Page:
Court hearing involving Chinese citizen adjourned over coronavirus concerns

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A High Court Judge was this morning forced to adjourn the hearing of a corruption case involving a 47-year-old Chinese woman, who was allowed to return Trinidad on Saturday, before this country’s 14-day travel restrictions over the ongoing global coronavirus outbreak, took effect.

Yan Fang Hong was scheduled to appear before High Court Judge Hayden St Clair-Douglas at the Hall of Justice in Port-of-Spain yesterday morning for the continuation of her case for attempting to bribe a police officer in 2007.

However, when the case was called, St Clair-Douglas informed the court that because of international reports on the coronavirus he had instructed the Supreme Court Registrar to ask Hong’s attorneys for her not to attend.

St Clair-Douglas then adjourned the case to March 2.

Guardian Media understands that Hong, who has been on bail since being charged over a decade ago, was granted permission to return to China to spend Christmas with her children.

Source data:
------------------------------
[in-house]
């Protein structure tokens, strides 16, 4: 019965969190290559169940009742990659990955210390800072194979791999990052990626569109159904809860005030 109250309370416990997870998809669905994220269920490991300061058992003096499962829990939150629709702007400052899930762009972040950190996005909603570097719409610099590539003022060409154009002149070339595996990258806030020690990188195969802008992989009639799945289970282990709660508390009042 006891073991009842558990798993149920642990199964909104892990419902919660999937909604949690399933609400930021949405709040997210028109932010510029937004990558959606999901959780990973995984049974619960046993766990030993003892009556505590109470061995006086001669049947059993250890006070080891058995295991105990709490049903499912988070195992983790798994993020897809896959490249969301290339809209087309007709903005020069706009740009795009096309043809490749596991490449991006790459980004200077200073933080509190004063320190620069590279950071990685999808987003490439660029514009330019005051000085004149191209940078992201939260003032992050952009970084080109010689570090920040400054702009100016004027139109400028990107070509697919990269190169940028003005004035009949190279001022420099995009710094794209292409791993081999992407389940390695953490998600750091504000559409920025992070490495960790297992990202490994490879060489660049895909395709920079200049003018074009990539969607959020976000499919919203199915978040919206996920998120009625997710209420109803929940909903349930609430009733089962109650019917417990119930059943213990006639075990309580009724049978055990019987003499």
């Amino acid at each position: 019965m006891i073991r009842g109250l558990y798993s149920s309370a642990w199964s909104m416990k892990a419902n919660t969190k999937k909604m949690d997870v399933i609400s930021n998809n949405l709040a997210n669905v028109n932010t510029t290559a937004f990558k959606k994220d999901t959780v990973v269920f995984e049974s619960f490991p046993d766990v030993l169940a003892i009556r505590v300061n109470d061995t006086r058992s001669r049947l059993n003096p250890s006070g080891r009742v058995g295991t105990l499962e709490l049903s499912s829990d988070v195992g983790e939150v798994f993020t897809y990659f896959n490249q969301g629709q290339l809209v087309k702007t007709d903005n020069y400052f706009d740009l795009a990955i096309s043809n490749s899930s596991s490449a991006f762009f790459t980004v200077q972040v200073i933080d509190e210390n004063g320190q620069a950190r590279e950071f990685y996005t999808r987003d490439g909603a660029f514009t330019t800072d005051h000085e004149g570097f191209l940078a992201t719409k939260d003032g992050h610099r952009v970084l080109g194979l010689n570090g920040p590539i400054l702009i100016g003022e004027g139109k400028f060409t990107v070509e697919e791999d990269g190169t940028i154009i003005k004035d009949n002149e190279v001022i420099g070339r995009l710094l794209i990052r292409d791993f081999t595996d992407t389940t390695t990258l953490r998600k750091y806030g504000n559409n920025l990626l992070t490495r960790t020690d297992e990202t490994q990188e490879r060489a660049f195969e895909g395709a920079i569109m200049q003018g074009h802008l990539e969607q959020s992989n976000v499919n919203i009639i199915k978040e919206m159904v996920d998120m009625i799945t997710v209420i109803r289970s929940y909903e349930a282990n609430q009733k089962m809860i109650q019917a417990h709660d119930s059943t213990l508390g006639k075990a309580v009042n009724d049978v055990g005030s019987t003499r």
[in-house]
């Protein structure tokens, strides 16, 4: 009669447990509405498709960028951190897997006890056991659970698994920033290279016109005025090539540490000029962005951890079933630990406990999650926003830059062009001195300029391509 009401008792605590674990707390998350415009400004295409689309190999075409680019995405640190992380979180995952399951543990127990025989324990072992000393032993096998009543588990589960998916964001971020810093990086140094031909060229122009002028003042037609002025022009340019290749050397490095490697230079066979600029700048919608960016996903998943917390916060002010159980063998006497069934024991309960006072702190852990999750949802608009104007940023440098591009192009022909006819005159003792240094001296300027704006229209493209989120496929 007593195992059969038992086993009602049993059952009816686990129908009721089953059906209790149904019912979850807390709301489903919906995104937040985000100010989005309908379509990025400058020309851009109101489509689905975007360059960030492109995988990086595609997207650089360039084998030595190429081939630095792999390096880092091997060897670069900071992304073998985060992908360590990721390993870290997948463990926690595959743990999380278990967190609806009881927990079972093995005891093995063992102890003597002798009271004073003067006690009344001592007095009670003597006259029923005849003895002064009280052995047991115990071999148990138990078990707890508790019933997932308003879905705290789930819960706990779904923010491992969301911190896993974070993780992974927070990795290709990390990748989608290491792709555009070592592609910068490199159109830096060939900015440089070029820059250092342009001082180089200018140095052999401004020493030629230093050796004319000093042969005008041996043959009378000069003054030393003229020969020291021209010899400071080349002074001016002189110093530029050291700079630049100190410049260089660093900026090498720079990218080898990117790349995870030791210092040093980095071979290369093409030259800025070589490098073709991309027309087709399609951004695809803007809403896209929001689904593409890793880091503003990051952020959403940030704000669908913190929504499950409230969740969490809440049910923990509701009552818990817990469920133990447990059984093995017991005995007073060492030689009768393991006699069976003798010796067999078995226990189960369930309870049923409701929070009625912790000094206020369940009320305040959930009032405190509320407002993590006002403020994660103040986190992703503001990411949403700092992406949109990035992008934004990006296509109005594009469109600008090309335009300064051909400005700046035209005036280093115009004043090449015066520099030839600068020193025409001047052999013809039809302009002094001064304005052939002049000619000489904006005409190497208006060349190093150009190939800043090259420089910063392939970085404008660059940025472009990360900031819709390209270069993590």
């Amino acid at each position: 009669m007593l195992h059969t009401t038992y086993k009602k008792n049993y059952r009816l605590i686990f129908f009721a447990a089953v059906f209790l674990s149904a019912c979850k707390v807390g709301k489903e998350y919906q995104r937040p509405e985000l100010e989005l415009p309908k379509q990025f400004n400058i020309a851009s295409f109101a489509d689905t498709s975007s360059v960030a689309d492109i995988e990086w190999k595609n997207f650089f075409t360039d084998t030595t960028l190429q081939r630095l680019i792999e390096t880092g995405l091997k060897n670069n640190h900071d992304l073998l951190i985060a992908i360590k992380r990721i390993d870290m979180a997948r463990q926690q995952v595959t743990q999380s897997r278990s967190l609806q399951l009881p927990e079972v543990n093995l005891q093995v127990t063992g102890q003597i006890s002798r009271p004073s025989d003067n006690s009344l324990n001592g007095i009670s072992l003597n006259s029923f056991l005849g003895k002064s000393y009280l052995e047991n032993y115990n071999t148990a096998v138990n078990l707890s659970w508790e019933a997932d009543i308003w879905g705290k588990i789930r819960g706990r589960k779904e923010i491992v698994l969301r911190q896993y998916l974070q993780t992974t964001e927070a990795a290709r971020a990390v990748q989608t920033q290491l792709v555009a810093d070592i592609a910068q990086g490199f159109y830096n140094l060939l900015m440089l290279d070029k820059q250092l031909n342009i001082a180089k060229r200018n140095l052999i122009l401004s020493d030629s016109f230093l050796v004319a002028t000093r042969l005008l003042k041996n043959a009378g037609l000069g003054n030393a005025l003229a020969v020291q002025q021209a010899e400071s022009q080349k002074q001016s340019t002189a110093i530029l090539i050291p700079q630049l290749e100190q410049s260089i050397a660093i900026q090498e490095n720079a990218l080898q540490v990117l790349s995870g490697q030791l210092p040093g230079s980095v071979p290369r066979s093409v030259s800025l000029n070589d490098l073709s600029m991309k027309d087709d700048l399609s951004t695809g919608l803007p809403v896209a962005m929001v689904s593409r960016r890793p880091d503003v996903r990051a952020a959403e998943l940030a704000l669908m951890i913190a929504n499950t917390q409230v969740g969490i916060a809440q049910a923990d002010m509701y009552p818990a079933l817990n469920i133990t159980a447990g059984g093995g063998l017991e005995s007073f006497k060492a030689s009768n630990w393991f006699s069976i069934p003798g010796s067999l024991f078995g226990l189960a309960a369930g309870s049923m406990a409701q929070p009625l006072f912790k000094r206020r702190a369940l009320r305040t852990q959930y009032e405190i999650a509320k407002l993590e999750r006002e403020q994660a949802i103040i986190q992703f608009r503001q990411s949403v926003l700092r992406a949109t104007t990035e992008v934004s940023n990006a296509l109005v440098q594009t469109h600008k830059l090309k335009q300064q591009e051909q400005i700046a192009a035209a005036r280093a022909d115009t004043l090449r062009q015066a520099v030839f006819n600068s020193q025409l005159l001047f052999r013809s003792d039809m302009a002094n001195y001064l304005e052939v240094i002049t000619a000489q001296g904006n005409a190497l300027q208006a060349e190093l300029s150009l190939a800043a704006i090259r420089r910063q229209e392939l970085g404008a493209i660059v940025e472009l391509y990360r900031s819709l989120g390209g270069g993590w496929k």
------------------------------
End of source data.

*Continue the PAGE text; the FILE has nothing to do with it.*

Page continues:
Before Hong left China, last Thursday, her local attorneys led by Rajiv Persad contacted the Immigration Division to find out whether she would be permitted to enter the country.

At the time, the immigration officials allegedly claimed that they had not received any official directive on the travel restrictions, which were announced by Health Minister Terrance Deyalsingh at the post-Cabinet press briefing, last Thursday.

Hong arrived at the Piarco International Airport on a Caribbean Airlines flight from New York, around 9 pm on Saturday night.

Sources said that she was initially screened and cleared at the John F Kennedy (JFK) International Airport in New York before being allowed to board a connecting flight to Trinidad.

When the woman reportedly arrived in Trinidad, she was screened once again and did not show any symptoms. She was then allowed to leave with one of her attorneys, who came to the airport to obtain documents, which would have been necessary if she (Hong) was denied entry and missed her scheduled court appearance before St Clair-Douglas.

Hong is facing a charge under the Prevention of Corruption Act for bribing a police officer on April 5, 2007.

Hong was at a casino in Princes Town, which she managed, when police raided the business for having 40 more gambling machines than permitted in its licence.

She allegedly offered a senior officer a $10,000 to forgo prosecuting the offence but was instead arrested and charged for corruption.

The maximum penalty for the offence is a $500,000 fine and 10 years in prison.

According to a World Health Organisation (WHO) situation report published on Tuesday, there are 20,630 confirmed cases globally.

Of the cases, 20,471 were confirmed in China with 2,788 serious cases and 425 deaths.

There have been 159 confirmed cases in 23 other countries with one resulting in death.